One perk that comes with fall is the changing of leaves. Driving through virtually any part of Minnesota will give you the chance to see brilliant shades of yellow, orange and red on the trees, shrubs and bushes of our landscape. One question that crosses everyone’s mind during this season is, “Why do leaves change color?” There are three pigments involved in a tree’s color: chlorophyll (attributes to the green and is necessary for photosynthesis), carotenoids (yellow, orange, and brown) and anthocyanin (red, purple and crimson). Most of these pigments are only produced in fall when trees react to excess plant sugars and the bright sun. But as the days get shorter, the chlorophyll process is weakened which allows the other two (carotenoids and anthocyanin) to become more prominent.
Now that you have a basic understanding of the science behind it, let’s talk about which plants you can add to your landscape so that you can cover part, or all, of the fall color spectrum. You might even just want to go out for an afternoon drive to spot these trees and shrubs and enjoy the colors of fall.
Ginkgo leaves turn a vibrant yellow before falling from the branches, which can happen as quickly as 1-15 days later. They are fan-shaped and most commonly 2-4 inches in length. You may find this species in the southern and central regions on Minnesota. The Ginkgo, or Maidenhair Tree, grows between 70-115 feet in height and has branches that are sparsely spaced. As the tree ages, its angular crown broadens and has a 25-35 feet spread.
Katsura leaves often turn a shade of apricot orange during the fall and a perfume is produced by the tree that has been described as “spicy.” This species can be found throughout the southern and central regions of Minnesota. The branches are delicate in structure but covered in an abundance of round leaves. The majority of Katsura trees grow to have a width and height of roughly 60 feet.
Maple leaves often turn to shades varying from yellow to orange to red, since there are so many types of Maples. These trees are very common throughout Minnesota. Depending on which Maple we are referring to, they can range in a height of 50-80 feet. One of the common maple classifications is the Red Maple. It is a preferred Maple because it provides color (red) year-round. Even in the winter, after it has lost its leaves, their stems turn red.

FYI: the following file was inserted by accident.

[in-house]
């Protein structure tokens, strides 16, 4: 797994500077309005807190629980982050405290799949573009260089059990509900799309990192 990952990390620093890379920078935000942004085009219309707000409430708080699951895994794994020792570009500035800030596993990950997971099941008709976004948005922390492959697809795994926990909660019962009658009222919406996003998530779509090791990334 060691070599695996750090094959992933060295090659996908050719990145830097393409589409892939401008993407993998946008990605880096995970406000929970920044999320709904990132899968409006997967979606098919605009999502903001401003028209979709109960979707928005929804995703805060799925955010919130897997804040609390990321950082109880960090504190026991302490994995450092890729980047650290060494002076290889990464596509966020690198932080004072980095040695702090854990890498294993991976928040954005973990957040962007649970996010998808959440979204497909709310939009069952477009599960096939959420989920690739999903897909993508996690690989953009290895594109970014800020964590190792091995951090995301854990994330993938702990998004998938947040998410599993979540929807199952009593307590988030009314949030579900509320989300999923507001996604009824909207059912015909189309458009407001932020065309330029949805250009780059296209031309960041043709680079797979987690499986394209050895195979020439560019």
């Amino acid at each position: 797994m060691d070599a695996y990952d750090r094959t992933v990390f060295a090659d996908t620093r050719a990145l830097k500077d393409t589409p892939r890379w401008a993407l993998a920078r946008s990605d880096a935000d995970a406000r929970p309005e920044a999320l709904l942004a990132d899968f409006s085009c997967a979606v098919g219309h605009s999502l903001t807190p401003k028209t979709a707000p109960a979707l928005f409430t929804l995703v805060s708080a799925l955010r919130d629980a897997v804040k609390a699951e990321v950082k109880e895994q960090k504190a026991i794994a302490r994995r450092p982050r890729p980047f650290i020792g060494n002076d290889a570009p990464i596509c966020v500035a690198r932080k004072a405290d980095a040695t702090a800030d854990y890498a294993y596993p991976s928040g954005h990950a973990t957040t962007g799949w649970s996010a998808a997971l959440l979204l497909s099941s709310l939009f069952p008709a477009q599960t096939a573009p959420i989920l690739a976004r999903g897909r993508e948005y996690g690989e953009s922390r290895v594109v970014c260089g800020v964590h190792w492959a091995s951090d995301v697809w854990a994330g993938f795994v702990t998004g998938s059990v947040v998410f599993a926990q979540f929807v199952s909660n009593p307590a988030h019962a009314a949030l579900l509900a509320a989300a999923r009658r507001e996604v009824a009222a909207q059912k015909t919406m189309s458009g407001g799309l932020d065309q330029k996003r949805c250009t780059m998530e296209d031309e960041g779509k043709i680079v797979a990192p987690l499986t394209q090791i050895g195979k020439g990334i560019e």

Red Twig Dogwood In addition to having bold, red (you guessed it) twigs; these shrubs have red and purple leaves in the fall. They can be found throughout Minnesota, as can their close relative, the “Yellow Twig Dogwood.” This ornamental shrub grows to about 7-9 feet high and has a round shape. Its branches grow upright and its width can reach 10 feet at a very gradual pace.
Redbud When fall arrives, the majority of Redbud trees have yellow leaves which replace light purple flowers. They can be found in the southern and central regions of Minnesota. A fairly common ornamental tree, redbuds grow 20-30 feet high and 25-35 feet wide. The crown is rounded and has widely spread branches.
Smoketree Commonly found in southern Minnesota, these leaves change from blue-green to yellow or red-orange in the fall. When the leaves are crushed, they give off a fragrance resembling a freshly peeled orange. The tree grows to roughly 10-15 feet and can be pruned to be a tree or can live its life as a shrub. Either way, it grows in a rounded shape and draws attention with its hazy, pink appearance in the spring.
Witch Hazel leaves turn yellow and are accompanied by yellow, fragrant flowers that are present between October and December. These trees can be found throughout Minnesota. Witch Hazel typically grows 15-30 feet high and is often described as a large shrub or small tree. They have an unbalanced shape and have a spread of anywhere from 15-25 feet.
Since winter is just around the corner (even if it feels like it’s already here), it’s comforting to know that we have such beautiful scenery to take us into the cold Minnesota temps. It may even inspire you to add one of the mentioned trees or shrubs to your landscape. If you want your lawn to attract attention beyond the autumn months, find out which ornamental trees commonly thrive in Minnesota climates and soils.